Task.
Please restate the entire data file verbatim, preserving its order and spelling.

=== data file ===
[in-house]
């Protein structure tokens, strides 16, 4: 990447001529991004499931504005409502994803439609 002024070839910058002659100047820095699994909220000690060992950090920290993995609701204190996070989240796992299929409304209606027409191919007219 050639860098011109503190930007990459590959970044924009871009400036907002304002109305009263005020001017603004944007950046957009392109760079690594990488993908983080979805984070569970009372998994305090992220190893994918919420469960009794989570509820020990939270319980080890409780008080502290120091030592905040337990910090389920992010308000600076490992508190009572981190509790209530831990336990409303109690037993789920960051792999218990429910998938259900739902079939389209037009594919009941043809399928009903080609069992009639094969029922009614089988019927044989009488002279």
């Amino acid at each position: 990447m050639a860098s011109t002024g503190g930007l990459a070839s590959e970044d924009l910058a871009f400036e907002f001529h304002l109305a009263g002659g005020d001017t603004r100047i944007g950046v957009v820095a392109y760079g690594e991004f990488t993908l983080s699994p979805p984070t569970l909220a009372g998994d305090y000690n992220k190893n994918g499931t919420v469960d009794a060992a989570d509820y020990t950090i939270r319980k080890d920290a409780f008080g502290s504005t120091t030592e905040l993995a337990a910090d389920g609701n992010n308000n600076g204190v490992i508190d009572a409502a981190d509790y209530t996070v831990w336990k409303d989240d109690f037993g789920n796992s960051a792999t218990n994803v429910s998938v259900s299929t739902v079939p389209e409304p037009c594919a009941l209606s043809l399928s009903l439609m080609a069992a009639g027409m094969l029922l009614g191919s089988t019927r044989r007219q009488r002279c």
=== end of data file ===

[in-house]
């Protein structure tokens, strides 16, 4: 990447001529991004499931504005409502994803439609 002024070839910058002659100047820095699994909220000690060992950090920290993995609701204190996070989240796992299929409304209606027409191919007219 050639860098011109503190930007990459590959970044924009871009400036907002304002109305009263005020001017603004944007950046957009392109760079690594990488993908983080979805984070569970009372998994305090992220190893994918919420469960009794989570509820020990939270319980080890409780008080502290120091030592905040337990910090389920992010308000600076490992508190009572981190509790209530831990336990409303109690037993789920960051792999218990429910998938259900739902079939389209037009594919009941043809399928009903080609069992009639094969029922009614089988019927044989009488002279």
């Amino acid at each position: 990447m050639a860098s011109t002024g503190g930007l990459a070839s590959e970044d924009l910058a871009f400036e907002f001529h304002l109305a009263g002659g005020d001017t603004r100047i944007g950046v957009v820095a392109y760079g690594e991004f990488t993908l983080s699994p979805p984070t569970l909220a009372g998994d305090y000690n992220k190893n994918g499931t919420v469960d009794a060992a989570d509820y020990t950090i939270r319980k080890d920290a409780f008080g502290s504005t120091t030592e905040l993995a337990a910090d389920g609701n992010n308000n600076g204190v490992i508190d009572a409502a981190d509790y209530t996070v831990w336990k409303d989240d109690f037993g789920n796992s960051a792999t218990n994803v429910s998938v259900s299929t739902v079939p389209e409304p037009c594919a009941l209606s043809l399928s009903l439609m080609a069992a009639g027409m094969l029922l009614g191919s089988t019927r044989r007219q009488r002279c």